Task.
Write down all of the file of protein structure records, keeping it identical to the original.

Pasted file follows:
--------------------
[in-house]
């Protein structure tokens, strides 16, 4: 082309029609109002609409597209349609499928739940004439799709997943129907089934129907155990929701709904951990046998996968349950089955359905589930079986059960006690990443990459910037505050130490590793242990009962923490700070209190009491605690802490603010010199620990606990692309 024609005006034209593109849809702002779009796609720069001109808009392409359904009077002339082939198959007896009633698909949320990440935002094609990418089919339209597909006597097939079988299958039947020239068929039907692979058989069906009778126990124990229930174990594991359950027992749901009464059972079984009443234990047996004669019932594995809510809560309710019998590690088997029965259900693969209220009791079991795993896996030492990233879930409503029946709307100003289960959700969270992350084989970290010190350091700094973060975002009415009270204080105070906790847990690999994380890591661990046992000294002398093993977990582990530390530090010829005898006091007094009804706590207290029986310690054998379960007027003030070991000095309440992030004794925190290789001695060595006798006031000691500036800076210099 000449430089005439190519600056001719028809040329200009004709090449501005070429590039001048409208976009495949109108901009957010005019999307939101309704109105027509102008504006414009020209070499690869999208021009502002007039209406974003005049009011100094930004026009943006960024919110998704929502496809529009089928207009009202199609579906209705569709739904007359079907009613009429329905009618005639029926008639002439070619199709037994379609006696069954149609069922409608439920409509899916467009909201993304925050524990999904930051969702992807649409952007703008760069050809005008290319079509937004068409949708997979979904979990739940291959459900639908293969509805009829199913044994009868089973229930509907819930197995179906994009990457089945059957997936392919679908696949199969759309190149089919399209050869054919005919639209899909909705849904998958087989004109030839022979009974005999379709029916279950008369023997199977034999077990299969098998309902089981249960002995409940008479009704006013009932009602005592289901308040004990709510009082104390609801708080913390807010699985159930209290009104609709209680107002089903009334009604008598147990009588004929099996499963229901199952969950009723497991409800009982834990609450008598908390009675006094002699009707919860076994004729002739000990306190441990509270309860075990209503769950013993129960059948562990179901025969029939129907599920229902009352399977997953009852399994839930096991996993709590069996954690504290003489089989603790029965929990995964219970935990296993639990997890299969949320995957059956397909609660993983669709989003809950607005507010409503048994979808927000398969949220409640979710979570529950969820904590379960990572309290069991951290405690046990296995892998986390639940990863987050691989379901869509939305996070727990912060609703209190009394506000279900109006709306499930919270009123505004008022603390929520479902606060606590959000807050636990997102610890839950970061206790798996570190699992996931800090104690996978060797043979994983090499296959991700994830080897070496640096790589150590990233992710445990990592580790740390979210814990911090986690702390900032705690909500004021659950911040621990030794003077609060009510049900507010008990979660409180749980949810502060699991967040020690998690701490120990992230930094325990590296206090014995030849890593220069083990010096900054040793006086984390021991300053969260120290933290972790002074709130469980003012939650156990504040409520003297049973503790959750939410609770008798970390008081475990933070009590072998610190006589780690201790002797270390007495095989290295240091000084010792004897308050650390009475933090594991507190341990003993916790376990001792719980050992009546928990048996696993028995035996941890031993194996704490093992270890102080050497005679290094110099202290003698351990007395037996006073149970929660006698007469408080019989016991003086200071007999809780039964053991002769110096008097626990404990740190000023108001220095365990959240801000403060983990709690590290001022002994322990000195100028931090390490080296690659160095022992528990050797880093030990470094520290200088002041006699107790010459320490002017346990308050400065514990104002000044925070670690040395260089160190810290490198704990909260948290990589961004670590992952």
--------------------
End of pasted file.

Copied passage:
[in-house]
């Protein structure tokens, strides 16, 4: 082309029609109002609409597209349609499928739940004439799709997943129907089934129907155990929701709904951990046998996968349950089955359905589930079986059960006690990443990459910037505050130490590793242990009962923490700070209190009491605690802490603010010199620990606990692309 024609005006034209593109849809702002779009796609720069001109808009392409359904009077002339082939198959007896009633698909949320990440935002094609990418089919339209597909006597097939079988299958039947020239068929039907692979058989069906009778126990124990229930174990594991359950027992749901009464059972079984009443234990047996004669019932594995809510809560309710019998590690088997029965259900693969209220009791079991795993896996030492990233879930409503029946709307100003289960959700969270992350084989970290010190350091700094973060975002009415009270204080105070906790847990690999994380890591661990046992000294002398093993977990582990530390530090010829005898006091007094009804706590207290029986310690054998379960007027003030070991000095309440992030004794925190290789001695060595006798006031000691500036800076210099 000449430089005439190519600056001719028809040329200009004709090449501005070429590039001048409208976009495949109108901009957010005019999307939101309704109105027509102008504006414009020209070499690869999208021009502002007039209406974003005049009011100094930004026009943006960024919110998704929502496809529009089928207009009202199609579906209705569709739904007359079907009613009429329905009618005639029926008639002439070619199709037994379609006696069954149609069922409608439920409509899916467009909201993304925050524990999904930051969702992807649409952007703008760069050809005008290319079509937004068409949708997979979904979990739940291959459900639908293969509805009829199913044994009868089973229930509907819930197995179906994009990457089945059957997936392919679908696949199969759309190149089919399209050869054919005919639209899909909705849904998958087989004109030839022979009974005999379709029916279950008369023997199977034999077990299969098998309902089981249960002995409940008479009704006013009932009602005592289901308040004990709510009082104390609801708080913390807010699985159930209290009104609709209680107002089903009334009604008598147990009588004929099996499963229901199952969950009723497991409800009982834990609450008598908390009675006094002699009707919860076994004729002739000990306190441990509270309860075990209503769950013993129960059948562990179901025969029939129907599920229902009352399977997953009852399994839930096991996993709590069996954690504290003489089989603790029965929990995964219970935990296993639990997890299969949320995957059956397909609660993983669709989003809950607005507010409503048994979808927000398969949220409640979710979570529950969820904590379960990572309290069991951290405690046990296995892998986390639940990863987050691989379901869509939305996070727990912060609703209190009394506000279900109006709306499930919270009123505004008022603390929520479902606060606590959000807050636990997102610890839950970061206790798996570190699992996931800090104690996978060797043979994983090499296959991700994830080897070496640096790589150590990233992710445990990592580790740390979210814990911090986690702390900032705690909500004021659950911040621990030794003077609060009510049900507010008990979660409180749980949810502060699991967040020690998690701490120990992230930094325990590296206090014995030849890593220069083990010096900054040793006086984390021991300053969260120290933290972790002074709130469980003012939650156990504040409520003297049973503790959750939410609770008798970390008081475990933070009590072998610190006589780690201790002797270390007495095989290295240091000084010792004897308050650390009475933090594991507190341990003993916790376990001792719980050992009546928990048996696993028995035996941890031993194996704490093992270890102080050497005679290094110099202290003698351990007395037996006073149970929660006698007469408080019989016991003086200071007999809780039964053991002769110096008097626990404990740190000023108001220095365990959240801000403060983990709690590290001022002994322990000195100028931090390490080296690659160095022992528990050797880093030990470094520290200088002041006699107790010459320490002017346990308050400065514990104002000044925070670690040395260089160190810290490198704990909260948290990589961004670590992952």